What if Government Embraced Holacracy?

Holacracy is not a lack of structure; it is a new way of structure that allows organizations to be more agile and to more rapidly adapt to change.

by , / October 9, 2015

Holacracy in Government

The idea of using Holacracy in government is still relatively unexplored. Government agencies face some obvious barriers to adoption that private-sector companies do not — but that doesn't mean it's impossible to make the switch. In fact, one government agency is leading the charge.

Washington Technology Solutions, commonly referred to as WaTech, adopted Holacracy in early 2015. This project has received a lot of attention, and we are beginning to see a framework that other government agencies can use. To get an idea of how officials at the agency have approached Holacracy, we sat down with E-Government Director Michael DeAngelo, who is spearheading the experiment. Here are some takeaways from our discussion.

WaTech is the central technology department for the state of Washington. Located in an extremely competitive marketplace, officials were looking for new ways to recruit and retain IT talent — something government typically has a hard time doing because of bureaucracy, politics and the slow pace of change. They hope to adjust that by adopting Holacracy.

When the experiment began, officials had no idea what types of roadblocks they would face. Fortunately neither the legal nor labor departments could find any reason why Holacracy could not be implemented in government. That was a huge win, because nothing can squash change more rapidly than legal concerns.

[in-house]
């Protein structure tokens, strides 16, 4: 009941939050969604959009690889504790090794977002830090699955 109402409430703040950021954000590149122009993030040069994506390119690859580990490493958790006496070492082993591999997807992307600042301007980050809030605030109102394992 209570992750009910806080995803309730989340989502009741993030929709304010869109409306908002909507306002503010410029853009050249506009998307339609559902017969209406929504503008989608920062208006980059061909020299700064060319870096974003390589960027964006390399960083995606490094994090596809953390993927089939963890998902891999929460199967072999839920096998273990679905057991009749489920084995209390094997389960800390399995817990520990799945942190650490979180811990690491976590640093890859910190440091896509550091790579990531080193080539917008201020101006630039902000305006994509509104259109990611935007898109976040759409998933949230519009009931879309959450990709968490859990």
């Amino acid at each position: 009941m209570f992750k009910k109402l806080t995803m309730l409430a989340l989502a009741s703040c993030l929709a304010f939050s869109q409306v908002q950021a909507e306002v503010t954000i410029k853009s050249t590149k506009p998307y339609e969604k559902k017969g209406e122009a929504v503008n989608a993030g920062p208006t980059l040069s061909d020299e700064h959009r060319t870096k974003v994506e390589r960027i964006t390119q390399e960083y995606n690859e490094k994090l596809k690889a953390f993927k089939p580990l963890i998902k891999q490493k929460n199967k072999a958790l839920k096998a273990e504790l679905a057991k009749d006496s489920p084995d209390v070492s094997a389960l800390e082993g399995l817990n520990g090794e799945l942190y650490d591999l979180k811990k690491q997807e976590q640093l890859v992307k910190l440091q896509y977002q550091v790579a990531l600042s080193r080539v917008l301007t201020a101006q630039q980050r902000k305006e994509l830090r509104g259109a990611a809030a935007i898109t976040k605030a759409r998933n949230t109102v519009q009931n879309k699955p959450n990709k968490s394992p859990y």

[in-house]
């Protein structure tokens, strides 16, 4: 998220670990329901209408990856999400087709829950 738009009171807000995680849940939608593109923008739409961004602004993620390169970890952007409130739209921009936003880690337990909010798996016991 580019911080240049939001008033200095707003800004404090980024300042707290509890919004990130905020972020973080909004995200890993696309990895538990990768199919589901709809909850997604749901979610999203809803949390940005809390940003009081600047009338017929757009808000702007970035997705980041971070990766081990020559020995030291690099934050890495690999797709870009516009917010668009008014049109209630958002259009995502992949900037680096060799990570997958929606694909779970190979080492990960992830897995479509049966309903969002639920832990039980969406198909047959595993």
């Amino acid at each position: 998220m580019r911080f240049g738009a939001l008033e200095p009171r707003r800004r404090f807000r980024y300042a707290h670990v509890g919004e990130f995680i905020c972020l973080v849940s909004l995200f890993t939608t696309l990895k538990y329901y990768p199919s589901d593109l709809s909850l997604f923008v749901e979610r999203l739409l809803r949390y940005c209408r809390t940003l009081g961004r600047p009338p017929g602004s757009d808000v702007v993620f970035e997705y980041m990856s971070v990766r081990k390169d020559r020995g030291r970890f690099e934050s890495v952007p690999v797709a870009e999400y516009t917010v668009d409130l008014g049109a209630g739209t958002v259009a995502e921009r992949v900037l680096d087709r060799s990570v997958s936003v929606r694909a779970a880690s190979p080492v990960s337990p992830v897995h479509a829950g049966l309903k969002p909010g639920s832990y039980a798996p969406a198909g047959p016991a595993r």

To ease the transition, WaTech focused on a phased approach. Officials started with an opt-in phase where those who embraced the idea participated. Then they focused on educating those employees on Holacracy. With the help of HolacracyOne LLC, they rolled Holacracy out to the phase-one participants. They expressed the importance of working with a coach and facilitator when implementing Holacracy — it's a big change from a traditional hierarchical structure and something that only becomes familiar with experience.

Resources to implement Holacracy at WaTech were limited. The primary expenses were training, coaching and facilitation, followed by software to help manage the Holacracy governance. Both of these costs were low enough that it should not serve as a barrier to other organizations looking to adopt the structure.

The biggest struggle for WaTech during the implementation was learning to operate under Holacracy governance. The transition to governance replaces the executive- or manager-led organization. This is referred to as intelligent design. Instead, Holacracy uses what is called evolutionary design. This is when you design the organization in response to experiences and customer needs. In Holacracy, you manage the work, not the people. This is a big change from what organizations are typically used to.

Once Holacracy is up and running, the day-to-day management becomes second nature. WaTech has both governance and tactical meetings. Governance meetings address the organizational structure while tactical meetings focus on the operational issues. Tactical meetings will be familiar to many organizations, but governance will be something entirely new. While that does make them difficult, WaTech believes that the benefits outweigh the challenges to making the transition.

After running under Holacracy for seven months in a controlled group, WaTech is starting to see some of the benefits. Currently most of the data is anecdotal, but officials have been quantified a 20 percent increase in the confidence that employees have around resolving organizational issues. WaTech is currently working with Harvard Business School (HBS) on the second phase of its Holacracy transition.